I won’t list all these passages but will mention one found in Luke 12:32 where Jesus told his disciples, “Fear not little flock, for it is the Father’s good pleasure to give you the Kingdom.” I wish I had a visual of Jesus speaking to this insigificant little band of wide-eyed men who were ready to be sent out into a violent world to spread the gospel, with little provisions and seemingly little hope of success. And yet Jesus said My little flock- those who are my special ones under my care whom I love- FEAR NOT! The reason not to fear is becuase your Father is absolutely delighted to give you a future, the very Kingdom that you are being sent out to share with others will be your eternal inheritance. And since he will bestow upon you a future glory that you cannot imagine, you do not need to worry that He will provide everything you need in this life as you risk it for His Kingdom.

“He who did not spare his own Son, how will he not also along with Him give us all things.” There is nothing that will come to you that does not first pass through the hand of your heavenly Father and is designed to make you more like Jesus. FEAR NOT…

 

 

*In an essay “The Epidemic of Worry,” David Brooks wrote, According to the World Health Organization, 18.2% of Americans report chronic anxiety while only 3.3% of Nigerians,

 

How can God carry the burden of this world? 

I am at a place in my life where I can hardly pray without my heart being so burdened with the weight of the requests that it really feels like it is breaking. I have a dear friend who just passed away, another who has cancer, another who is in recovery from a broken neck, another who is recovering from back surgery. In addition, prayer for  the suffering places of the world where hunger and deprivation reign and where innocents suffer from the greed of the powerful. Lastly, prayer for the victims of senseless acts of violence wrought by terrorists or those motivated by anger in the workplace or by road rage.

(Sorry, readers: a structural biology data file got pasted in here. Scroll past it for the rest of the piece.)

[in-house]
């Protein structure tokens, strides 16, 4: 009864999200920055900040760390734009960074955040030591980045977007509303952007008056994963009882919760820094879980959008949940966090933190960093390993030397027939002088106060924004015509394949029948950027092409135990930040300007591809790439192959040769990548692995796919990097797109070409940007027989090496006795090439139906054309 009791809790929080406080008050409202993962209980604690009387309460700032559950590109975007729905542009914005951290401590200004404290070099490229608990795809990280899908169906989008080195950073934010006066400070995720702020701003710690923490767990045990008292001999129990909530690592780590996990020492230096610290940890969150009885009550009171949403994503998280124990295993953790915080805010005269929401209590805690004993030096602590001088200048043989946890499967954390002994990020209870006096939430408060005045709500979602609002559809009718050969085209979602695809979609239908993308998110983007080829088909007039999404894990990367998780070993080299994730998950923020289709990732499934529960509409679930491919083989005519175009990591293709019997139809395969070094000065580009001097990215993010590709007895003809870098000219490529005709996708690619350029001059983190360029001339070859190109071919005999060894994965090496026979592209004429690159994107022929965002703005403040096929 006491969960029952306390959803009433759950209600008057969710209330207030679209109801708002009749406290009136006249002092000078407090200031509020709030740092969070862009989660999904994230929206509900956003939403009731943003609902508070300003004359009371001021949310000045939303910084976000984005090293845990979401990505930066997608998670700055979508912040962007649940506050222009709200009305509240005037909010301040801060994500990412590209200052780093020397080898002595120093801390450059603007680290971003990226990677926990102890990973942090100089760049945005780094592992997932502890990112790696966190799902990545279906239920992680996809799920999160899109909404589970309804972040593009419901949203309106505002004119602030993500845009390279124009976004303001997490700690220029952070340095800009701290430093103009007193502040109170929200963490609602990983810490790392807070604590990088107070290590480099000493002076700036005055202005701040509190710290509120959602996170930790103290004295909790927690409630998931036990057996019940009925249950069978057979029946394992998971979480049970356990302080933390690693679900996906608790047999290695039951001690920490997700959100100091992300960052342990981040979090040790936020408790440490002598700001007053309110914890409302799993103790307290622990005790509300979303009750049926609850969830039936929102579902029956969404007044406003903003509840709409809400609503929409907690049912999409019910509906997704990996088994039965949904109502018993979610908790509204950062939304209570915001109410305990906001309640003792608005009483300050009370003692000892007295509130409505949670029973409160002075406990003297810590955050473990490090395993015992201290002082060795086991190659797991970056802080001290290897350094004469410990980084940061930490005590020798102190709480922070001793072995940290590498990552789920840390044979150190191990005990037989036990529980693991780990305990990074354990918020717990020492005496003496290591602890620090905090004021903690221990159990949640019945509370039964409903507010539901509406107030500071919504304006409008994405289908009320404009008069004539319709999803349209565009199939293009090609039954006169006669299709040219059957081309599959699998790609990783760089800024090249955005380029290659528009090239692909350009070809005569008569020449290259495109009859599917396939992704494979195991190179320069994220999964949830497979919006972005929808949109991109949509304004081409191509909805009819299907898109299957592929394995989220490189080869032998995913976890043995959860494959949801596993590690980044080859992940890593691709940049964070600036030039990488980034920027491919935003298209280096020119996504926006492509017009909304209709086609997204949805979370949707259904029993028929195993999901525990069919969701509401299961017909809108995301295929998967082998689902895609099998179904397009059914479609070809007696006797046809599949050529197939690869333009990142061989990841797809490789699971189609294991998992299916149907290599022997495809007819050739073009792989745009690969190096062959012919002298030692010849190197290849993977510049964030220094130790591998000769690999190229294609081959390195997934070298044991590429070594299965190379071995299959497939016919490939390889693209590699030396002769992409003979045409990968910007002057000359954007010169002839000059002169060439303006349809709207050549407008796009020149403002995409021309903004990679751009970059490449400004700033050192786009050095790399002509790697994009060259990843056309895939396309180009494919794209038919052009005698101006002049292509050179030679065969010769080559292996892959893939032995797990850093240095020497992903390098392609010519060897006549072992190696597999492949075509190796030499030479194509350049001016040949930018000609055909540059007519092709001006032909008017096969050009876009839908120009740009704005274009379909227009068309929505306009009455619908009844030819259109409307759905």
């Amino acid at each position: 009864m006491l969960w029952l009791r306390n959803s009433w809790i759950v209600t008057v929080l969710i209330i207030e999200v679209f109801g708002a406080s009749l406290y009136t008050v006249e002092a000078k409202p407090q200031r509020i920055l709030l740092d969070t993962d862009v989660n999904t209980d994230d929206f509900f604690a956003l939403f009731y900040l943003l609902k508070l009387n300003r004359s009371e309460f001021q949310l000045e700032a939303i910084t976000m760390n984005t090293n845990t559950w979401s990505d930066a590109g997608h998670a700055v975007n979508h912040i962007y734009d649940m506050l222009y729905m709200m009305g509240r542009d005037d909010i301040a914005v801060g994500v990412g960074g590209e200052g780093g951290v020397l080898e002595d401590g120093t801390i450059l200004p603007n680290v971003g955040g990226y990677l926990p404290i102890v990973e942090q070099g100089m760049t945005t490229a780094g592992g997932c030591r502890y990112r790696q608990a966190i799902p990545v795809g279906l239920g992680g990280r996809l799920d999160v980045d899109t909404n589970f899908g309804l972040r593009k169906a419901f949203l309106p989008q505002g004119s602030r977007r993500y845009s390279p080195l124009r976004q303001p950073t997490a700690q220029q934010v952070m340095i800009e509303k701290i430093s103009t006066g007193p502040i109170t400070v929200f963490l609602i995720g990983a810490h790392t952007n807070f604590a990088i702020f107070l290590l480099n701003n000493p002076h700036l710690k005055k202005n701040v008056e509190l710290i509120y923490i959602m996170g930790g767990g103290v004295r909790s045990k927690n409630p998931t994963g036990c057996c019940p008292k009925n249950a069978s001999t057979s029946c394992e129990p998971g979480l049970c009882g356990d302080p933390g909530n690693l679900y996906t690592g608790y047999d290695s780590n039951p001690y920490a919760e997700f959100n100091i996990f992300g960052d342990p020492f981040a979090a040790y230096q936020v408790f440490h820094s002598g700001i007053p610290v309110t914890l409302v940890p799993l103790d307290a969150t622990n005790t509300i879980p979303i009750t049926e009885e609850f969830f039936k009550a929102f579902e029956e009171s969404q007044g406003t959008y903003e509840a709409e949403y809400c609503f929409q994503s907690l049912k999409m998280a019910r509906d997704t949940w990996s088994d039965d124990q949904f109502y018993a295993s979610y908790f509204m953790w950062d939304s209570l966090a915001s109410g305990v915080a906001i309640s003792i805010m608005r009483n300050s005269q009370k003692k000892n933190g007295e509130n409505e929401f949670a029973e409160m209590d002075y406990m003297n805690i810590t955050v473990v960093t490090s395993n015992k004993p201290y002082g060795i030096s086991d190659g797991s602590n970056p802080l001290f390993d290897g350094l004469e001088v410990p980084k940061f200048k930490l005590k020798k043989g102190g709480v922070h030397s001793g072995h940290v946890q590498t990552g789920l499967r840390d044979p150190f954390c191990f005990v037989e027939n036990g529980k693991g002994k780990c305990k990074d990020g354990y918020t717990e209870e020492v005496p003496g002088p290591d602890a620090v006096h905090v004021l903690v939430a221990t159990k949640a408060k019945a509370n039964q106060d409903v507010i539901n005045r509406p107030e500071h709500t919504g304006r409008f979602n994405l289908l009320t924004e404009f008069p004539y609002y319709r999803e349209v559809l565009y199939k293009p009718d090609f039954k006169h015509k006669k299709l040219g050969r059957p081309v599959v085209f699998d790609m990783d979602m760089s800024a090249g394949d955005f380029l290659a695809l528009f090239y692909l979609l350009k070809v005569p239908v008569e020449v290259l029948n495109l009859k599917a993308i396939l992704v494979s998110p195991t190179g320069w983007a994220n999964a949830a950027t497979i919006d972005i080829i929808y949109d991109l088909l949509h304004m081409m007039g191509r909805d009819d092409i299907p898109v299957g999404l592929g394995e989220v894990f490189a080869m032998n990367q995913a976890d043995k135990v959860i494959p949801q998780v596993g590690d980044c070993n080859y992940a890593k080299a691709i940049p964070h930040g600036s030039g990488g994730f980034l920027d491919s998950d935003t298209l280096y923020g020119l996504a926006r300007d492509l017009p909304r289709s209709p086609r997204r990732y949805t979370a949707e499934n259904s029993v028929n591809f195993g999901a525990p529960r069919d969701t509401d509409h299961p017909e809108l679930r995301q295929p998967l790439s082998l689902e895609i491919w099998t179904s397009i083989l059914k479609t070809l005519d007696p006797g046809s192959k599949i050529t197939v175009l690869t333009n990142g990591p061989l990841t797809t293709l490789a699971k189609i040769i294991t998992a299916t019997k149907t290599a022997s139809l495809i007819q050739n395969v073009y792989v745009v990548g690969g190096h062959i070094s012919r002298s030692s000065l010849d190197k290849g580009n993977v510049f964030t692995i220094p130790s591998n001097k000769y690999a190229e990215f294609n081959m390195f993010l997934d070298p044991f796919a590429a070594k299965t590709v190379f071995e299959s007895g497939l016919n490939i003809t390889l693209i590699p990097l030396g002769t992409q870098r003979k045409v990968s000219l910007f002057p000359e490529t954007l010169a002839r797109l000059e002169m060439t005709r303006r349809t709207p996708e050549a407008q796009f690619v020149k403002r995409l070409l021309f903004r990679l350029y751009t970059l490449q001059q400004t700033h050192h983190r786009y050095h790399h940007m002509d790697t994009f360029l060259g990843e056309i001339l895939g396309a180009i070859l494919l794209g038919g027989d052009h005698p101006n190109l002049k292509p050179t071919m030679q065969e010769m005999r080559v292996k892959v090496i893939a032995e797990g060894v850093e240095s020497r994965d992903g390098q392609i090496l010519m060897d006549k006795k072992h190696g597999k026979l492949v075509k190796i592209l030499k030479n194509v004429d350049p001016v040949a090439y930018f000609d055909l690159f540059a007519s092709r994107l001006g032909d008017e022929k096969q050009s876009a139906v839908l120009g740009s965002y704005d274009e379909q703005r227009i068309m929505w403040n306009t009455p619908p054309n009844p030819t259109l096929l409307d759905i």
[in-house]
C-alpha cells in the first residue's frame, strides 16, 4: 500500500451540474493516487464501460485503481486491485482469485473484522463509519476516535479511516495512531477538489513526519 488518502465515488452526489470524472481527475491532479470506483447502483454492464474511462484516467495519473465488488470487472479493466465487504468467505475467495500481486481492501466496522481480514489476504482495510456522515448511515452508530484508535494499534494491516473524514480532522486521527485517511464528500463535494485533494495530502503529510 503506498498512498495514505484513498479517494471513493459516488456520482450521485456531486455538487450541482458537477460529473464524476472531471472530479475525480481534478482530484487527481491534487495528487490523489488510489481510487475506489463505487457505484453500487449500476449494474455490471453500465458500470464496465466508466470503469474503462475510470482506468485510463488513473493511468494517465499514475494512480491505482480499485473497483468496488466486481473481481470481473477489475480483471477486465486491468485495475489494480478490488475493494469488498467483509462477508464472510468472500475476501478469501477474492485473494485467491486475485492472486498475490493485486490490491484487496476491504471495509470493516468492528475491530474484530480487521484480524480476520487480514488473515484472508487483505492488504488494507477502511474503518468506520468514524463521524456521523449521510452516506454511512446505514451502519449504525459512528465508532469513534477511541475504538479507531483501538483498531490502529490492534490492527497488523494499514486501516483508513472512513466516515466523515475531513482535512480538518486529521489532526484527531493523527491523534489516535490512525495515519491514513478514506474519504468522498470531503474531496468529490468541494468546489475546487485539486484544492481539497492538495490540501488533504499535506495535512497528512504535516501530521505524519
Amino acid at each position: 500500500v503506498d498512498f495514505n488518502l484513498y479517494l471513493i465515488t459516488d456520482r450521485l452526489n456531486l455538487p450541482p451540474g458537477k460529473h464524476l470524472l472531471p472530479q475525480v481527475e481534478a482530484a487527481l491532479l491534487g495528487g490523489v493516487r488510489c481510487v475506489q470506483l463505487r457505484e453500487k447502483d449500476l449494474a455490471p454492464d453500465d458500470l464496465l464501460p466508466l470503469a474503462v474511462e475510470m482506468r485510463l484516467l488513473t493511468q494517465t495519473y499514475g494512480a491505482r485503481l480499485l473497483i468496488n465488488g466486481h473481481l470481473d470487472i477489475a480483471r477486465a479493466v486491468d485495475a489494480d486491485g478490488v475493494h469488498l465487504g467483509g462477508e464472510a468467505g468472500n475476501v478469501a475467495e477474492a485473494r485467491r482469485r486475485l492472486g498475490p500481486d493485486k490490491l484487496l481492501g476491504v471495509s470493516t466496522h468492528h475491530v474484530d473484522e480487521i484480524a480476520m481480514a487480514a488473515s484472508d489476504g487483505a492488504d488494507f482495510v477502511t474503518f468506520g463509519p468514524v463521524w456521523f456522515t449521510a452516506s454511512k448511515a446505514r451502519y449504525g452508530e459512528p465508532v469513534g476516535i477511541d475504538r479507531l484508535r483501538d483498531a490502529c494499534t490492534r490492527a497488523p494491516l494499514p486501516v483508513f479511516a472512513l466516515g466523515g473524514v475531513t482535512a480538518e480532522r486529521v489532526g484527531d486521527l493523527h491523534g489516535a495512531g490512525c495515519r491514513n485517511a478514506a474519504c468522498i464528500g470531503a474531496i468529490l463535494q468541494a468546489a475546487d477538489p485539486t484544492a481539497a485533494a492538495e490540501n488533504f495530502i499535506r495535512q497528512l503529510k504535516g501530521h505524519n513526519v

Who can bear the burden of prayer for these things? And yet there is God… He hears my requests and yours as well, and the cries of those who are suffering alone and forgotten– constantly and all at once! He is not limited by the boundaries of a finite nature, a changeable character, or the whims and oddities of emotions.

I have never before thought of the infinitude of God in relation to prayer.  There is no waiting list or pecking order to his attentiveness.  There is no favoritism to his love. His answers don’t always come immediately nor in the shape of our desires or passionate pleas, which any parent can understand, but they will come because he hears them all.

He does not hear us according to our worthiness, but according to his love for us in Christ. Nothing that comes from his hand is meant for evil nor for our punishment, though it may involve suffering and hurt like … There is no one so sinful that God will not hear his cry of repentance.  There is no one so prodigal that she will not have the Father’s embrace.

The only prayer that God rejects (at least that I know of) is the prayer of the self- righteous heart.  In Luke 18:9-14 Jesus compares the prayer of the Pharisee who is obsessed with his own virtue with the prayer of the despised tax collector who humbly asks God for mercy. Jesus said,”I tell you this man (the tax collector), rather than the other, went home justified before God.”

So my dear sister or brother, why do you hesitate to pray? Are you afraid that you are not worthy enough or that God has more important things to do than listen to you? Do you feel you have prayed and prayed and God has not answered? Do you feel that what you are facing is the punishment for the sins of the past? Do you no longer feel like praying? I have felt all of these deceptive hindrances to prayer and found only one solution; to just pray!  After all this is what faith does; it humbly acts on what it knows to be true even though everything in and around it screams the antithesis.  One Puritan preacher said that when Jesus cried out “my God, my God, what have you forsaken me” faith was evidenced not at the nadir of joy and peace but at the meridian of darkness.

Ye fearful saints, fresh courage take; the clouds ye so much dread, are big with mercy and shall break in blessings on your head. 

Judge not the Lord by feeble sense; but trust him for his grace; behind a frowning providence he hides a smiling face.

William Cowper, 1774